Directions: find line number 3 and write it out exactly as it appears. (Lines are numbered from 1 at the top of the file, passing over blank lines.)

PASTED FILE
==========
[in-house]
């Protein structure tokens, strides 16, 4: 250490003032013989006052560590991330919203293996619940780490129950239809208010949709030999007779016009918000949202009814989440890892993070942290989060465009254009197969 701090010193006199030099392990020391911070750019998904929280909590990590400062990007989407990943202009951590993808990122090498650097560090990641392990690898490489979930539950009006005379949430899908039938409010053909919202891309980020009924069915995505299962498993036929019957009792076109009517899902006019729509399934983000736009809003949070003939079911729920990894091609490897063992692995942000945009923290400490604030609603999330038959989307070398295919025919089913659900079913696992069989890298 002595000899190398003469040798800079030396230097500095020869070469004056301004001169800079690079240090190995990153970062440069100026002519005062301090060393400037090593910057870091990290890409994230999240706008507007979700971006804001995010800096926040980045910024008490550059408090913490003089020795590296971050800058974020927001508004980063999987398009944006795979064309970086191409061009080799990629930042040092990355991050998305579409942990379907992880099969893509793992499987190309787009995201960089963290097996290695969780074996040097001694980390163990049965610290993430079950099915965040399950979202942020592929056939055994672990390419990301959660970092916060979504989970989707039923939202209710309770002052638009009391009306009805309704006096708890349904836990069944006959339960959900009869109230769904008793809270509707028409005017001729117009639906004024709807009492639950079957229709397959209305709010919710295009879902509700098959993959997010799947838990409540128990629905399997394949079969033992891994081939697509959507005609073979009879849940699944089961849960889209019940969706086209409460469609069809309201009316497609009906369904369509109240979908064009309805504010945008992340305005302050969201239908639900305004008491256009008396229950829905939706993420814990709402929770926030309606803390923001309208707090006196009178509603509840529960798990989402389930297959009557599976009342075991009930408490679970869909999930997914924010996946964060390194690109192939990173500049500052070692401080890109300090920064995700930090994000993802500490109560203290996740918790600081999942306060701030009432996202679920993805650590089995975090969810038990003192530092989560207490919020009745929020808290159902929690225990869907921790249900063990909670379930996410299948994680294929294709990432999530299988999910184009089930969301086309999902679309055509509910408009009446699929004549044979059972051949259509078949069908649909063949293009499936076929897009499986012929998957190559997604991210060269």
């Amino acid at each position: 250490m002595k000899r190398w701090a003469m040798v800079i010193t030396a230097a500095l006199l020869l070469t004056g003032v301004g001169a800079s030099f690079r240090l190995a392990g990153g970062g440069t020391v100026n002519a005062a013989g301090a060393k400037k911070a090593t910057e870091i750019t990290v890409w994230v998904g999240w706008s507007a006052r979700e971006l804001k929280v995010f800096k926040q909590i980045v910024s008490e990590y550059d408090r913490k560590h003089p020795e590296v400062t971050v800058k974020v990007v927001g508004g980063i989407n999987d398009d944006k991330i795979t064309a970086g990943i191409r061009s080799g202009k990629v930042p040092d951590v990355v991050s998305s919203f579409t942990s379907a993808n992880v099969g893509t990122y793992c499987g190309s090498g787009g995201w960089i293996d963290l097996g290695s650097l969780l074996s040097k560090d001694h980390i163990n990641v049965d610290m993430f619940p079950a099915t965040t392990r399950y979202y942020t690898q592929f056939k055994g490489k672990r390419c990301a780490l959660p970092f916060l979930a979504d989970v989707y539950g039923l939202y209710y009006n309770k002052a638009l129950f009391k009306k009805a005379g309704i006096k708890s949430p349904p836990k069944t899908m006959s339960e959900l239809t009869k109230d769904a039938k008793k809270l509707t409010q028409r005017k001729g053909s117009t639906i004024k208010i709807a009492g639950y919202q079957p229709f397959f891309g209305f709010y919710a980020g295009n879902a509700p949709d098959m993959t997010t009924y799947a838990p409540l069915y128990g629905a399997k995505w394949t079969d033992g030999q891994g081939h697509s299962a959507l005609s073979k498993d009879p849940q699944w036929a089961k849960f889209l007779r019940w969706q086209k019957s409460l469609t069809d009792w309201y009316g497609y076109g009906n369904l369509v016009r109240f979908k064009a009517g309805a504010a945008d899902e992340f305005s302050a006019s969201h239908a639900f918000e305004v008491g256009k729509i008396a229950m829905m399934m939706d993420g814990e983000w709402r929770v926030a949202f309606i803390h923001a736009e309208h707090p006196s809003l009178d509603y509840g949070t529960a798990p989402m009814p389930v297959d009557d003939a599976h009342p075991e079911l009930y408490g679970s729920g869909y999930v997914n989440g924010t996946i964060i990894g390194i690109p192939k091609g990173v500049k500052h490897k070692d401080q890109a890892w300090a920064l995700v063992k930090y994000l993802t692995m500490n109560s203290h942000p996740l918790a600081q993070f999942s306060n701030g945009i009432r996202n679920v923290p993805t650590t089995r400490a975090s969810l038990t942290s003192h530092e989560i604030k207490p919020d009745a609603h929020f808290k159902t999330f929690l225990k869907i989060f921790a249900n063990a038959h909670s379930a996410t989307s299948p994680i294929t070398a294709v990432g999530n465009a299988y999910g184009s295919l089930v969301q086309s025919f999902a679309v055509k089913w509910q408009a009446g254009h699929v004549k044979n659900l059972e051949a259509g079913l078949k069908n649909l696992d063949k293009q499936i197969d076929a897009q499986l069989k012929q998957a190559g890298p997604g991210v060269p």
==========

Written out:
């Amino acid at each position: 250490m002595k000899r190398w701090a003469m040798v800079i010193t030396a230097a500095l006199l020869l070469t004056g003032v301004g001169a800079s030099f690079r240090l190995a392990g990153g970062g440069t020391v100026n002519a005062a013989g301090a060393k400037k911070a090593t910057e870091i750019t990290v890409w994230v998904g999240w706008s507007a006052r979700e971006l804001k929280v995010f800096k926040q909590i980045v910024s008490e990590y550059d408090r913490k560590h003089p020795e590296v400062t971050v800058k974020v990007v927001g508004g980063i989407n999987d398009d944006k991330i795979t064309a970086g990943i191409r061009s080799g202009k990629v930042p040092d951590v990355v991050s998305s919203f579409t942990s379907a993808n992880v099969g893509t990122y793992c499987g190309s090498g787009g995201w960089i293996d963290l097996g290695s650097l969780l074996s040097k560090d001694h980390i163990n990641v049965d610290m993430f619940p079950a099915t965040t392990r399950y979202y942020t690898q592929f056939k055994g490489k672990r390419c990301a780490l959660p970092f916060l979930a979504d989970v989707y539950g039923l939202y209710y009006n309770k002052a638009l129950f009391k009306k009805a005379g309704i006096k708890s949430p349904p836990k069944t899908m006959s339960e959900l239809t009869k109230d769904a039938k008793k809270l509707t409010q028409r005017k001729g053909s117009t639906i004024k208010i709807a009492g639950y919202q079957p229709f397959f891309g209305f709010y919710a980020g295009n879902a509700p949709d098959m993959t997010t009924y799947a838990p409540l069915y128990g629905a399997k995505w394949t079969d033992g030999q891994g081939h697509s299962a959507l005609s073979k498993d009879p849940q699944w036929a089961k849960f889209l007779r019940w969706q086209k019957s409460l469609t069809d009792w309201y009316g497609y076109g009906n369904l369509v016009r109240f979908k064009a009517g309805a504010a945008d899902e992340f305005s302050a006019s969201h239908a639900f918000e305004v008491g256009k729509i008396a229950m829905m399934m939706d993420g814990e983000w709402r929770v926030a949202f309606i803390h923001a736009e309208h707090p006196s809003l009178d509603y509840g949070t529960a798990p989402m009814p389930v297959d009557d003939a599976h009342p075991e079911l009930y408490g679970s729920g869909y999930v997914n989440g924010t996946i964060i990894g390194i690109p192939k091609g990173v500049k500052h490897k070692d401080q890109a890892w300090a920064l995700v063992k930090y994000l993802t692995m500490n109560s203290h942000p996740l918790a600081q993070f999942s306060n701030g945009i009432r996202n679920v923290p993805t650590t089995r400490a975090s969810l038990t942290s003192h530092e989560i604030k207490p919020d009745a609603h929020f808290k159902t999330f929690l225990k869907i989060f921790a249900n063990a038959h909670s379930a996410t989307s299948p994680i294929t070398a294709v990432g999530n465009a299988y999910g184009s295919l089930v969301q086309s025919f999902a679309v055509k089913w509910q408009a009446g254009h699929v004549k044979n659900l059972e051949a259509g079913l078949k069908n649909l696992d063949k293009q499936i197969d076929a897009q499986l069989k012929q998957a190559g890298p997604g991210v060269p």